Falconry in UAE. A heritage symbol
Falconry, an integral part of desert life for many centuries, was practiced originally for purely practical reasons, i.e. the necessity to supplement a meager diet of dates, milk and bread with a tasty hare or well-fed bustard. In time it developed into a major sport enjoyed by rich and poor a like.
Falconry was developed into a major sport enjoyed by the poor and the rich alike and was an integral part of desert life practiced originally for practical reasons such as supplementing the meager diet of dates, milk, and bread. Falconry, or the upkeep of falcons is a traditional and highly valued custom in the UAE, reflecting the Bedouin love of this sport. The falcon itself, known as the “Saqr” is a bird that is much admired by Arabs because of its fascinating beauty, posture, sharp eyesight and grandeur.
A favorite activity of H. H. Sheikh Zayed Bin Sultan Al Nahyan is falconry or “al qanas” as it is called in the local dialect. According to His Highness, falconry is a sport that teaches endurance, strength, and patience. Due to the popularity of this sport, the UAE’s falconers are famous for having developed specialized techniques and methods for trapping and training falcons in readiness for the hunting season.
The Sheikh Zayed Falcon Release Project, a National Avian Research Center (NARC), aims at reintegrating birds of prey into the wild with the purpose of studying their migration patterns. The birds are fitted with small mobile transmitters in order to monitor their movements. In order to have a falcon population, only the birds which are free of infections are selected and released into the wild.
The two main species used for hunting in the UAE are the “Saqr” falcons (Falco Cherruq), which are imported from other Middle Eastern countries and the Peregrine (Falco Peregrinus). The Saqr is the most popular since it is well suited for desert hawking. The female Saqr (Al Hurr), which is larger and more powerful is the one utilized more frequently than the male (Garmoush). The female Peregrine (Shahin or Bahri Shahin) is also preferred to the male (Shahin Tiba) for hunting purposes.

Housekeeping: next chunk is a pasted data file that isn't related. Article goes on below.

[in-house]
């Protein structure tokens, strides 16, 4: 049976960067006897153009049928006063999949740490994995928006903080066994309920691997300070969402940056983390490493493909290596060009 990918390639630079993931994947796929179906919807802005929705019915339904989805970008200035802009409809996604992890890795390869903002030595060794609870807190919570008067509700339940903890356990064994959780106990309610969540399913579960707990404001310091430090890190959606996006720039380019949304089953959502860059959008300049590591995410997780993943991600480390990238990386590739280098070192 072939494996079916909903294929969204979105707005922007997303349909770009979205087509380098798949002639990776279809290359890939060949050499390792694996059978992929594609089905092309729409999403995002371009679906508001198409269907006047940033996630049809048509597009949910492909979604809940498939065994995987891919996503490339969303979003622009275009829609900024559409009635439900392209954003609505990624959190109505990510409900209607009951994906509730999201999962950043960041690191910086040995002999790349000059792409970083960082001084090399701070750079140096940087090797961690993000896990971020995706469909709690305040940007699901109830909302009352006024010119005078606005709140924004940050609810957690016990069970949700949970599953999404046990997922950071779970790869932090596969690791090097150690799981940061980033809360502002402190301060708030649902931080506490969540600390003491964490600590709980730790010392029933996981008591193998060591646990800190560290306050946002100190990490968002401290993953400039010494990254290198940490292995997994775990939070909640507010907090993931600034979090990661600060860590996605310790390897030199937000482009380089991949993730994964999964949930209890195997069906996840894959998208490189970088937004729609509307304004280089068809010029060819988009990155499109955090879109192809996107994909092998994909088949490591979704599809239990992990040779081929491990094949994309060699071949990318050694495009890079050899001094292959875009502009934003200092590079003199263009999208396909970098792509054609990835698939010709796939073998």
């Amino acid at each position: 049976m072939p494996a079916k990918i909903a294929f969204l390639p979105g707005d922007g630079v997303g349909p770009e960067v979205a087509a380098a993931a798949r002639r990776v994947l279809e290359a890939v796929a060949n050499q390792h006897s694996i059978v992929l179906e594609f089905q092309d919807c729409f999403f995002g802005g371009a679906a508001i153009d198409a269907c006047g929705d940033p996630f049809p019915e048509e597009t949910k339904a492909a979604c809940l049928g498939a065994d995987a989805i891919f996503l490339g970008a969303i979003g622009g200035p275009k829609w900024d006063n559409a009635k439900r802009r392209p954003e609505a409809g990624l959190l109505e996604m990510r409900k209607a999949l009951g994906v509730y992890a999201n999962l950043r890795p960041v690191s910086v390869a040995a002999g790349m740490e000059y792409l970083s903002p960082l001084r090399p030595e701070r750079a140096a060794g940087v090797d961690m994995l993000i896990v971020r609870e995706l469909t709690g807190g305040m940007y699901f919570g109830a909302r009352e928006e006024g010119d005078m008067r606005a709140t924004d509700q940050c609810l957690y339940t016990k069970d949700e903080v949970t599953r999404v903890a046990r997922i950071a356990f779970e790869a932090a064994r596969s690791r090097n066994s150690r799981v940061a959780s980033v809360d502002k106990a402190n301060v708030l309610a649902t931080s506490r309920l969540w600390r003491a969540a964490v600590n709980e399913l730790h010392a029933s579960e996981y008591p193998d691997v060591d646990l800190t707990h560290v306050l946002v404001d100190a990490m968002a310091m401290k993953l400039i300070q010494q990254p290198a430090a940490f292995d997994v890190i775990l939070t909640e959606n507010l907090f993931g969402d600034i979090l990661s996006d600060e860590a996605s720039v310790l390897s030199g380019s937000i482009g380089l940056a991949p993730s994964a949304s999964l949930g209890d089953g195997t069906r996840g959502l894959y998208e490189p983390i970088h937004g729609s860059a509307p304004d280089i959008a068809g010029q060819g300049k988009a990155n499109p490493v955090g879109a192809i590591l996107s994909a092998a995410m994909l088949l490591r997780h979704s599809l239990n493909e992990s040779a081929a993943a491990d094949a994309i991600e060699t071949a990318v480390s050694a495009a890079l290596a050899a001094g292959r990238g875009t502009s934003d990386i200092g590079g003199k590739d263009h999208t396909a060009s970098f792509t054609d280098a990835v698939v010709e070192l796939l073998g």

Training falcons requires both courage and patience and it is an operation that is carried out by the “Saqqar” or the trainer. The ability of a predator to be tamed and made to obey the call of its master is a mystery of nature that adds fascination to falconry for Arabs.
During the training process, the falcon sits on a round wooden mushroom shaped movable block (Al Wakr) or on the trainer’s hand, which is protected from the sharp talons by a cylindrical-covered cuff called the “Manqalah”. This is usually made from material stuffed with either straw or cloth, on which the falcon perches. The falcon is held by a pair of jesses, usually braided cotton or nylon (Al Sabbuq) attached to a swiveled leash to allow the bird a certain freedom of movement.
“Al Burgu” is a hood-like piece of decorated leather that is placed on top of the falcon’s head covering only its eyes. Falcons have extremely sharp visual acuity and need to be slowly adjusted to any new environment. Their eyes are kept covered as a part of the taming process and then they are uncovered through gradual exposure to the images and environment surrounding them. “Al Mukhlat” is the canvas bag in which the trainer hides bundled up Houbara wings or pigeons. The contents of the bag are used to lure the falcon back or retrieve it. The lure is called the “Tilwah” or “Milwah”.
The “Wakir” is the perching place of the falcon. It is a long, ornamented, upright wooden stand, on top of which lies a flat padded surface for the falcon’s sharp claws to rest on. When the falcon leaves the “Wakir”, the pointed end of the long stand is pushed into the sand where it stays upright.
Restraining the falcon is necessary, especially after making a catch. Light strong tethers are fitted to its ankles. These instruments are called the “Subuq” and are 30 centimeters long, strong, flexible cords made primarily out of nylon. The two ends of the cords are tied together into a shorter cord, which is then attached to a swivel. The swivel and cords provide flexibility of movement for the falcon, while restraining it from flying. The whole piece is called the “Mursel”. With the first falconer’s shout of “Yalla” and in a split second, the falcon with full power yet regal grace, flaps its large wings for a powerful take off into the sky. As soon as it sees the prey, an enticing chase takes place, climaxing more than once as the prey escapes by a hair’s width. This chase lasts for a while until the prey slows down and at that moment, the falcon swoops down and pulls it to the ground.
The main prey for falcons are: Houbara or MacQueen’s bustard, Stone Curlew (Karawan), and Hare (Arnab). The Houbara is a powerful bird that can weigh up to four kilograms (nine pounds) and stand as much as 75 centimeters tall (30 inches) and it is known for its great speed both in flight and on land, a feature which makes the nature of the chase more exciting for the falconers.
His Highness Sheikh Zayed is considered to be an expert in the sport of falconry which he has been practicing since he was a teenager. His famous book titled “Hunting with Falcons”, which was published in 1976, is considered to be an encyclopedia on the art of falconry. In the late 1940s, a falcon could be purchased for around US $30 and by the 1960s had risen to some $600. Nowadays, their prices are in the thousands of Dollars.
Source: Arab Hunter